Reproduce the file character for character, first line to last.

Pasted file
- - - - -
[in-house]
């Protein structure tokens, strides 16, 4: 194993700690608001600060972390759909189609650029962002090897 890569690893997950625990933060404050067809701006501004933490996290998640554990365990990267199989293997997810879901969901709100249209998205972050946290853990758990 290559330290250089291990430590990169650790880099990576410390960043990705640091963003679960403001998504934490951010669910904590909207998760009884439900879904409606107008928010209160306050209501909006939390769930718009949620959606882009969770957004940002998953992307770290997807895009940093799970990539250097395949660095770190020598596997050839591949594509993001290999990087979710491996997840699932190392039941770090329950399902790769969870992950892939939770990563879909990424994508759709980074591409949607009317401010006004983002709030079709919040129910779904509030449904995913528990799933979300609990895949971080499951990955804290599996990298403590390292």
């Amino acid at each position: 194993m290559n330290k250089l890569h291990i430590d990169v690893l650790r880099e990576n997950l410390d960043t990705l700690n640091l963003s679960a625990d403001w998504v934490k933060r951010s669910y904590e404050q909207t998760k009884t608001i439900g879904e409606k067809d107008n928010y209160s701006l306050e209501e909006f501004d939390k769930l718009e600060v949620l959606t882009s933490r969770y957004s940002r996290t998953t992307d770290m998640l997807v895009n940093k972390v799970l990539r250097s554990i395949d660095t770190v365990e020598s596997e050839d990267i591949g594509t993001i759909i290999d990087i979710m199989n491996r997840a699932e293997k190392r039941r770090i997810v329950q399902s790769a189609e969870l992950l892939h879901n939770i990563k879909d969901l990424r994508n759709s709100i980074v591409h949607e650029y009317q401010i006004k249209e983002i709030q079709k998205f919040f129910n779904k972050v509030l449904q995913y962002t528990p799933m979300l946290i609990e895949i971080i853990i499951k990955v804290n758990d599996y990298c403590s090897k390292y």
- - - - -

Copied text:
[in-house]
């Protein structure tokens, strides 16, 4: 194993700690608001600060972390759909189609650029962002090897 890569690893997950625990933060404050067809701006501004933490996290998640554990365990990267199989293997997810879901969901709100249209998205972050946290853990758990 290559330290250089291990430590990169650790880099990576410390960043990705640091963003679960403001998504934490951010669910904590909207998760009884439900879904409606107008928010209160306050209501909006939390769930718009949620959606882009969770957004940002998953992307770290997807895009940093799970990539250097395949660095770190020598596997050839591949594509993001290999990087979710491996997840699932190392039941770090329950399902790769969870992950892939939770990563879909990424994508759709980074591409949607009317401010006004983002709030079709919040129910779904509030449904995913528990799933979300609990895949971080499951990955804290599996990298403590390292």
């Amino acid at each position: 194993m290559n330290k250089l890569h291990i430590d990169v690893l650790r880099e990576n997950l410390d960043t990705l700690n640091l963003s679960a625990d403001w998504v934490k933060r951010s669910y904590e404050q909207t998760k009884t608001i439900g879904e409606k067809d107008n928010y209160s701006l306050e209501e909006f501004d939390k769930l718009e600060v949620l959606t882009s933490r969770y957004s940002r996290t998953t992307d770290m998640l997807v895009n940093k972390v799970l990539r250097s554990i395949d660095t770190v365990e020598s596997e050839d990267i591949g594509t993001i759909i290999d990087i979710m199989n491996r997840a699932e293997k190392r039941r770090i997810v329950q399902s790769a189609e969870l992950l892939h879901n939770i990563k879909d969901l990424r994508n759709s709100i980074v591409h949607e650029y009317q401010i006004k249209e983002i709030q079709k998205f919040f129910n779904k972050v509030l449904q995913y962002t528990p799933m979300l946290i609990e895949i971080i853990i499951k990955v804290n758990d599996y990298c403590s090897k390292y």